Lonestar Memories: Colombina on Perfumesmellingthings. (...)Lonestar Memories makes me want to escape the mundane confines of my everyday world(...)


Lonestar Memories: Katie on Scentzilla. (...) Lonestar Memories smells of the examined life. Inside there is joy, and there is tiny heartbreak, e xisting only in reverie. The scent unravels into the consideration of past experiences, and pinings for future joys and heartbreaks(...)


Lonestar Memories: Marlen Harrison's review on PerfumeCritic.com (...) If you're a lover of leather or richer wood fragrances, this is gonna be a holy grail scent and in that case, better get two bottles.(...)


Lonestar Memories: Cait Shortell's review on Legerdenez. (...) Do you appreciate scent because you identify with the scent and its image? Does a scent have the ability to create a memory outside one’s own experience?(...)

Tuesday, August 23, 2005

Naturals and synthetics

Heather asked in her comment to an earlier post about where I use naturals and synthetics and how an all natural perfume would compare. So, two or three words about this issue here (and this post won’t be the last on this topic, for sure)
I started with all natural perfumery, aiming for purity and cleanliness and the true, undisturbed pleasure of natural perfumes. Part of it, because I was tired of many modern perfumes which I found disturbingly similar and unfinished. Funny enough, I am a chemist, thus, I have no negative inclination to man made compounds, but I enjoyed working with naturals which are complex and can be developed in so many directions.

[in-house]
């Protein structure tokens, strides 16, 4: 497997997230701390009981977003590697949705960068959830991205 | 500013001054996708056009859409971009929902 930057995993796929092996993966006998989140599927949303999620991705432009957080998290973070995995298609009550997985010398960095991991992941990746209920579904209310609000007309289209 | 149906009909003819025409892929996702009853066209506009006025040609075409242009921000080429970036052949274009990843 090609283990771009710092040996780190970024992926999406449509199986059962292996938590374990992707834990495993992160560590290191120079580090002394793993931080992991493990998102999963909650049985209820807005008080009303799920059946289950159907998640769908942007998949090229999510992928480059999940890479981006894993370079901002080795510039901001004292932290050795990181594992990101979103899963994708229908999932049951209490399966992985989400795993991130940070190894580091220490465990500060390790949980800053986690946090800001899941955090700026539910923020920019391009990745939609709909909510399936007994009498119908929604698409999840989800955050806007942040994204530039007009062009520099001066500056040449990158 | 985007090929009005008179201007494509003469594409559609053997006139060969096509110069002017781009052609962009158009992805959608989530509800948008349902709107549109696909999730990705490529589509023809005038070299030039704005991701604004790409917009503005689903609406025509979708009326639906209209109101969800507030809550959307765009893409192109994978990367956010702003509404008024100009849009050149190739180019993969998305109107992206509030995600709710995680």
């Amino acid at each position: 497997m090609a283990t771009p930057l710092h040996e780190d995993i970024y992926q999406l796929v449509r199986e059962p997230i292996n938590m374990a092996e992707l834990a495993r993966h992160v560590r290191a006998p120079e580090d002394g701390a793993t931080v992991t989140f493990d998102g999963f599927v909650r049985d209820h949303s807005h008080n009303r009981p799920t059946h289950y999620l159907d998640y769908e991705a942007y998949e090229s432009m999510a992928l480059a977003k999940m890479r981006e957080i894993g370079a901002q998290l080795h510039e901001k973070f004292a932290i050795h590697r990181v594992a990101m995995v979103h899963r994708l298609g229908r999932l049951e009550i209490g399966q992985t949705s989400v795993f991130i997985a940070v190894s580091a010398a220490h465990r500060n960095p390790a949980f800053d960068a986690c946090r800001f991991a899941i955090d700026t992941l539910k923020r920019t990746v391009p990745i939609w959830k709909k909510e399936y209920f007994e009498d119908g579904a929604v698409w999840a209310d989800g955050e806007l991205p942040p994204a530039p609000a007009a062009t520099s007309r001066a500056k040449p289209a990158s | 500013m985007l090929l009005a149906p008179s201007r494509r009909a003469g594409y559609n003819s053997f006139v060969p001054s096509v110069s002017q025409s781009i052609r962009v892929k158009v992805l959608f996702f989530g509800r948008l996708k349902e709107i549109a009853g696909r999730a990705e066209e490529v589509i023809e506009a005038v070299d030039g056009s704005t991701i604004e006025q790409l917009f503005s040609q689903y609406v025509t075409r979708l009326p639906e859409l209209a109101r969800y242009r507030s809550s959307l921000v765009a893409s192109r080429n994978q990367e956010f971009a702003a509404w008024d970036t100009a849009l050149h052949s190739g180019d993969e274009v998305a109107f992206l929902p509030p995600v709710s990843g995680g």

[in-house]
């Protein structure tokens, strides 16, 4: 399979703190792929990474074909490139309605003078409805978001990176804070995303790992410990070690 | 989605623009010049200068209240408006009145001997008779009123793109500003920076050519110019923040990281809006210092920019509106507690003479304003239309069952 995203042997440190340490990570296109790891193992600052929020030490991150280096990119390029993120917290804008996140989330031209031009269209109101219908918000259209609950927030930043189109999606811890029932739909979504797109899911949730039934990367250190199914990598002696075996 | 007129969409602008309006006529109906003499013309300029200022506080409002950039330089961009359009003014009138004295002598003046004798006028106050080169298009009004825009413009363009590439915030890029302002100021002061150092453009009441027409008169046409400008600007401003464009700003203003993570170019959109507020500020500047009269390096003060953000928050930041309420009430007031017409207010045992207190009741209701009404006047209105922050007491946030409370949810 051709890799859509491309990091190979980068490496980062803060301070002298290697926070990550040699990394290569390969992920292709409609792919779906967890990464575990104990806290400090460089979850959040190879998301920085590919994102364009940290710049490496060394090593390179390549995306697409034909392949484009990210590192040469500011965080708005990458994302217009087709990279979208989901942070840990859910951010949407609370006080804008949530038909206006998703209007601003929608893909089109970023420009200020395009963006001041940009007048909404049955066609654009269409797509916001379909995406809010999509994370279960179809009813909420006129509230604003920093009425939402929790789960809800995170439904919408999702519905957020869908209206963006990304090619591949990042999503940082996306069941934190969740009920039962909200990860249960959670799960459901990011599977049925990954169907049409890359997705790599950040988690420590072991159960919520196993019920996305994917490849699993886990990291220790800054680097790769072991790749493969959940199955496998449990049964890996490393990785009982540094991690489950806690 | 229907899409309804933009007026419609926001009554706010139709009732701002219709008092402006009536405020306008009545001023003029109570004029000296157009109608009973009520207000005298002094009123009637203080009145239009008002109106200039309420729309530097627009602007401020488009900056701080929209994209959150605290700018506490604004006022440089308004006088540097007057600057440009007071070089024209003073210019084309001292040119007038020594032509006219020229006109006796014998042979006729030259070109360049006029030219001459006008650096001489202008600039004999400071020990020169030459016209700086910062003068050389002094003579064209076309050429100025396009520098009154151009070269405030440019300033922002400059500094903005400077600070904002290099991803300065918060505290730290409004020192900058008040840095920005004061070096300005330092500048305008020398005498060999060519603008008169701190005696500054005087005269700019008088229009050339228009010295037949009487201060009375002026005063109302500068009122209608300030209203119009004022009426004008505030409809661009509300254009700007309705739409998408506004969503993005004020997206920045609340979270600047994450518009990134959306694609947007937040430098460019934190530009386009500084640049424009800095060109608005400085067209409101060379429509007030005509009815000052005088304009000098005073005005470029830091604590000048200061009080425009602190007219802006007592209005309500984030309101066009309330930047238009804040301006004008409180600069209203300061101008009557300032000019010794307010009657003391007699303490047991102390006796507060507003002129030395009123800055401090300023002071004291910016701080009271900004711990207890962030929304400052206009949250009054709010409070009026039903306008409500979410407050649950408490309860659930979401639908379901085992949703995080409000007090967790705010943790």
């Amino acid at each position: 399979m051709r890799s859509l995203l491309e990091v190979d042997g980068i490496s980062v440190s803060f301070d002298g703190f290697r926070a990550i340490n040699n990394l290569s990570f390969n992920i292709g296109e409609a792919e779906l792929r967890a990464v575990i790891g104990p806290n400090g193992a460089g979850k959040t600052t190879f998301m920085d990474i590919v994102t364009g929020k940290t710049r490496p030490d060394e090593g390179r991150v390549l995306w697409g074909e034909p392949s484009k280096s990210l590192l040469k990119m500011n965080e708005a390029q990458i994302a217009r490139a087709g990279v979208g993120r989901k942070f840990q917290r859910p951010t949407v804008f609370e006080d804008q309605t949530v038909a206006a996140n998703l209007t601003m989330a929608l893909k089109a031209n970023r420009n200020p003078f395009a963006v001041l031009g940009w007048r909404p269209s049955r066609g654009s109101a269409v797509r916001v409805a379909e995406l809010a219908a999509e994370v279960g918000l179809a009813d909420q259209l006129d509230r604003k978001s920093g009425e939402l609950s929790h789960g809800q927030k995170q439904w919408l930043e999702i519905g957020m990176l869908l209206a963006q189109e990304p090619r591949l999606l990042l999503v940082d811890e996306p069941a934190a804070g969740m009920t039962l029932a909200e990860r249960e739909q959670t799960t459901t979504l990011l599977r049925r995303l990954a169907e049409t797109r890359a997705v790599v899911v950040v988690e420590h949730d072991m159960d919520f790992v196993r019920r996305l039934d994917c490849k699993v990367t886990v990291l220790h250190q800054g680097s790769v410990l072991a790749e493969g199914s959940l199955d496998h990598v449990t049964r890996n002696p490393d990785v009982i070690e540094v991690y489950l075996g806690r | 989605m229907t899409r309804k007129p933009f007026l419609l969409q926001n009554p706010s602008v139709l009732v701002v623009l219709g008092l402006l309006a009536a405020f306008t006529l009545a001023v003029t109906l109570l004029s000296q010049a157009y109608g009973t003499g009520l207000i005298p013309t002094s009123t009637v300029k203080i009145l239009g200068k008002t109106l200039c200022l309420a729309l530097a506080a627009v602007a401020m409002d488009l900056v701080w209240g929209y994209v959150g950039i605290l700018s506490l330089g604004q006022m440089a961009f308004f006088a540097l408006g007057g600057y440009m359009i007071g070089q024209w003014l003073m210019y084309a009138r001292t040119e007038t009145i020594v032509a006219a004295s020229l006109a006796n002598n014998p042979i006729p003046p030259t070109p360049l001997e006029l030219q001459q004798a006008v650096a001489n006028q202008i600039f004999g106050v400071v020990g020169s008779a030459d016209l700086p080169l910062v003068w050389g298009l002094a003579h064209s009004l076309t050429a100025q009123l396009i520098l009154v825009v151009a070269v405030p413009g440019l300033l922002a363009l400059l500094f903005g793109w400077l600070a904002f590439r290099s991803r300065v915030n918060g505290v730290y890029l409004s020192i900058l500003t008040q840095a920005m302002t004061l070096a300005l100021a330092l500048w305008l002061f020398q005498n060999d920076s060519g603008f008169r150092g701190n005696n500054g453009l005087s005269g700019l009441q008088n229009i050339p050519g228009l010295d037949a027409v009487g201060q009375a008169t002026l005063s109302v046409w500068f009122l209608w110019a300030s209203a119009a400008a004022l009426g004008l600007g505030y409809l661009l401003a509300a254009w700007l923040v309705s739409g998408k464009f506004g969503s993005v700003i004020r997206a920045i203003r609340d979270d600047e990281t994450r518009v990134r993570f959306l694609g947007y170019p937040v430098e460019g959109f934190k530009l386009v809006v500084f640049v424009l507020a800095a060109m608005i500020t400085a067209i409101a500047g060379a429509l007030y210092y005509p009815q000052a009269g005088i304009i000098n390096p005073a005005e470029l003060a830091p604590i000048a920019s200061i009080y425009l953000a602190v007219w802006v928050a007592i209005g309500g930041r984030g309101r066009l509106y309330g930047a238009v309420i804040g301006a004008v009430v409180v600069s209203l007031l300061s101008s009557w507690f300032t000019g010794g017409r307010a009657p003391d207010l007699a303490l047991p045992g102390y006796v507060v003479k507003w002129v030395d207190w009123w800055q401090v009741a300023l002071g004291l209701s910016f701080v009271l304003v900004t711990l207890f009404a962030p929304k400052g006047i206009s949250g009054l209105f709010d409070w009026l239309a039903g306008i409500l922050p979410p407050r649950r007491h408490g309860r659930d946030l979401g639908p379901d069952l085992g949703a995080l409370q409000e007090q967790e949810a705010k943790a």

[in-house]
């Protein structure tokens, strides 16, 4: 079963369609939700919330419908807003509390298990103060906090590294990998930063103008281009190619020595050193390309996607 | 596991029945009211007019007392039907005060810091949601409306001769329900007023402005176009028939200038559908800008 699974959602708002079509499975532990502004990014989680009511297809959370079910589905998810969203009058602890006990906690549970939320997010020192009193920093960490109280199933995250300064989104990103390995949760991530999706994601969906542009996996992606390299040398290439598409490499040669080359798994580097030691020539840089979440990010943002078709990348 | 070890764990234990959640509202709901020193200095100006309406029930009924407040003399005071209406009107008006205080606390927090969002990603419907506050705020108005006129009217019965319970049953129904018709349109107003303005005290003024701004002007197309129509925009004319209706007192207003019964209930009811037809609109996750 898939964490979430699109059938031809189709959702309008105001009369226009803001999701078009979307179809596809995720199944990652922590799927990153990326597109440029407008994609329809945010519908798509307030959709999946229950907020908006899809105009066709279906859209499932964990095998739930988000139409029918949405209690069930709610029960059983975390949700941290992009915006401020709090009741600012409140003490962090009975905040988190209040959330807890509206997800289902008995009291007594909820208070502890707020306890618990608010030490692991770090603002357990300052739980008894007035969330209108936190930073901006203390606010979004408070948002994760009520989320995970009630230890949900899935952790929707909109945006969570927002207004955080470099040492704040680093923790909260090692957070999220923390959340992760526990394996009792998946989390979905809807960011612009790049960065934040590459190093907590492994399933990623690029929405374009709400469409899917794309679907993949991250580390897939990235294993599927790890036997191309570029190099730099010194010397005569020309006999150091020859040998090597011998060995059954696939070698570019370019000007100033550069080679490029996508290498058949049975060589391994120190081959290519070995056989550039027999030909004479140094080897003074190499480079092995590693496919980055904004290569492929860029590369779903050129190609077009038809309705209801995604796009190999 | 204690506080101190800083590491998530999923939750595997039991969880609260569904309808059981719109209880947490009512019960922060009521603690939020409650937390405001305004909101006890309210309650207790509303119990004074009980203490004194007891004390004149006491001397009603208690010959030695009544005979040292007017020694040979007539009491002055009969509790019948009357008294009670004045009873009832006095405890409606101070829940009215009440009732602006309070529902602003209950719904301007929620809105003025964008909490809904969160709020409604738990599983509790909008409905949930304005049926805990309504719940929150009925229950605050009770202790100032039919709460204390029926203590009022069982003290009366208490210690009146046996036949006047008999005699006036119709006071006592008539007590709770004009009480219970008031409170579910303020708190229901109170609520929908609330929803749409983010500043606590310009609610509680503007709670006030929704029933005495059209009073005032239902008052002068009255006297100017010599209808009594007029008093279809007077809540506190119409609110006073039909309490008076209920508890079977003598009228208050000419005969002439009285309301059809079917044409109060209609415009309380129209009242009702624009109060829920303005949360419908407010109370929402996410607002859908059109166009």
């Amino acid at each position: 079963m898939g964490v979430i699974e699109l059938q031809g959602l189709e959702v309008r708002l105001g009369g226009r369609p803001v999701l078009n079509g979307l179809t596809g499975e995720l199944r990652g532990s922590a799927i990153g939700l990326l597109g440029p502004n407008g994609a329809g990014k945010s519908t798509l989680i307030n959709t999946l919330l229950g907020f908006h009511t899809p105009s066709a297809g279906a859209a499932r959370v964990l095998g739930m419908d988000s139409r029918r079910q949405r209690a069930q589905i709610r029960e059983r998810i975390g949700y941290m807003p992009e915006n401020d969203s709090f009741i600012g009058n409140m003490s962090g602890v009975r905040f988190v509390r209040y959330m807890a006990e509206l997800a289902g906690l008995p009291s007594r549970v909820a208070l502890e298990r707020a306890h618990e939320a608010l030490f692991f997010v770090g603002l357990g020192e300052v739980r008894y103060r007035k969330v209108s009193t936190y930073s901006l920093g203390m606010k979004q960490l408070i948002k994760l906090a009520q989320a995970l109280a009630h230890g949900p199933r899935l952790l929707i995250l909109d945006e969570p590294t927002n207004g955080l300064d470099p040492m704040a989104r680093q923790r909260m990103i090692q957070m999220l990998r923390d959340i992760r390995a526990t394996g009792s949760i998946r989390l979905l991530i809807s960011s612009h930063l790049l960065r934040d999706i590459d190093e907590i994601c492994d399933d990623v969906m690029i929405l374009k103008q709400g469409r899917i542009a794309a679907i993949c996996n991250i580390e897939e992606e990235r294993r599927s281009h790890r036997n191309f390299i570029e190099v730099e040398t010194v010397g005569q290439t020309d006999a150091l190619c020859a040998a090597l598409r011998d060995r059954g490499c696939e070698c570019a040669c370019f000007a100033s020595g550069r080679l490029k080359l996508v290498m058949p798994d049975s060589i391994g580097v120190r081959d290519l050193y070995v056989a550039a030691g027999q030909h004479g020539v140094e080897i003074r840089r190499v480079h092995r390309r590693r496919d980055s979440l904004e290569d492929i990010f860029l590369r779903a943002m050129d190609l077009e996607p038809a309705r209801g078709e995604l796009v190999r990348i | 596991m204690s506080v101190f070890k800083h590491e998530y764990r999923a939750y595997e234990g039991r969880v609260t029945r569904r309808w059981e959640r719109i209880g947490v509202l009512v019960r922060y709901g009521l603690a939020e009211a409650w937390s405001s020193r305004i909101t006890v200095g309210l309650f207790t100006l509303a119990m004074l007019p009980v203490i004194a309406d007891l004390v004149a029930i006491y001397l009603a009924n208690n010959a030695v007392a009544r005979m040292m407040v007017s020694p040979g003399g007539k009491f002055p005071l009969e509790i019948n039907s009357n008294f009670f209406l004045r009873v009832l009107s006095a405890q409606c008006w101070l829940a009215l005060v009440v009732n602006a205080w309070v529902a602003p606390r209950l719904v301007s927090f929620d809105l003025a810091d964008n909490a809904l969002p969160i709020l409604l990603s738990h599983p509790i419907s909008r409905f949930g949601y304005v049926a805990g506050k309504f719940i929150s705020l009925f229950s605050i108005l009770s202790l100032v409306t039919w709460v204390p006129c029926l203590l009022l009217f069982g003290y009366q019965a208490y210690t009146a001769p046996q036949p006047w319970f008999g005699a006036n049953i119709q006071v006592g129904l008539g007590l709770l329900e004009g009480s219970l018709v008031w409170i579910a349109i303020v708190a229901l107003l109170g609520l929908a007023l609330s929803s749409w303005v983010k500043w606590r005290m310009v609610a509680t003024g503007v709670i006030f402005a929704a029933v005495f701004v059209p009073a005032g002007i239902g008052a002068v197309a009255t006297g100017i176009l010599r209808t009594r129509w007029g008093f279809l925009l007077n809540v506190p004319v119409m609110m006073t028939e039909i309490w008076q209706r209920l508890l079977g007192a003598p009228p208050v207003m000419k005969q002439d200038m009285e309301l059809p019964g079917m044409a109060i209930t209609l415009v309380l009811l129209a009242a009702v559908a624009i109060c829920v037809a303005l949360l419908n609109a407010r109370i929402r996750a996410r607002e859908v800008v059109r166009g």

Then I met Vero, now a very lovely friend of mine, a mentor of mine, and a perfumer. And she showed my how to use synthetics to set accents and to bring colours to shine, without destroying the charm and uniqueness of the naturals. And this is how I employ synthetic compounds now: I use individual man made compounds (which mostly are molecules that have been isolated from natural sources, such as linalool from lavender) to work around limitations that I found in work with naturals. For instance Le Maroc pour elle. There I use rose absolute and jasmine absolute from Morocco as the middle flower chord. The absolutes are of finest quality, very expensive and I use lots of it. But I also use Phenylethylalcohol (a compound isolated originally from rose absolue) together with linalool to extend the rose, to give it a different quality, to make it less soapy and greener, fitting better with the fresh head note of mandarin and lavender.
Synthetics opened for me the opportunities to come closer to my vision of a scent, to fine tune a composition, to control it so to say. But at the very heart, my compositions are always based on naturals, which cannot be replaced by man made compounds adequately.
How do all natural perfumes and mine compare? They are different… but judge for yourself. (Heather….I will add a sample of Le Maroc pour elle and of the L’air du desert marocain to the promised orange flower absolute.)

1 Comments:

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5:40 AM  

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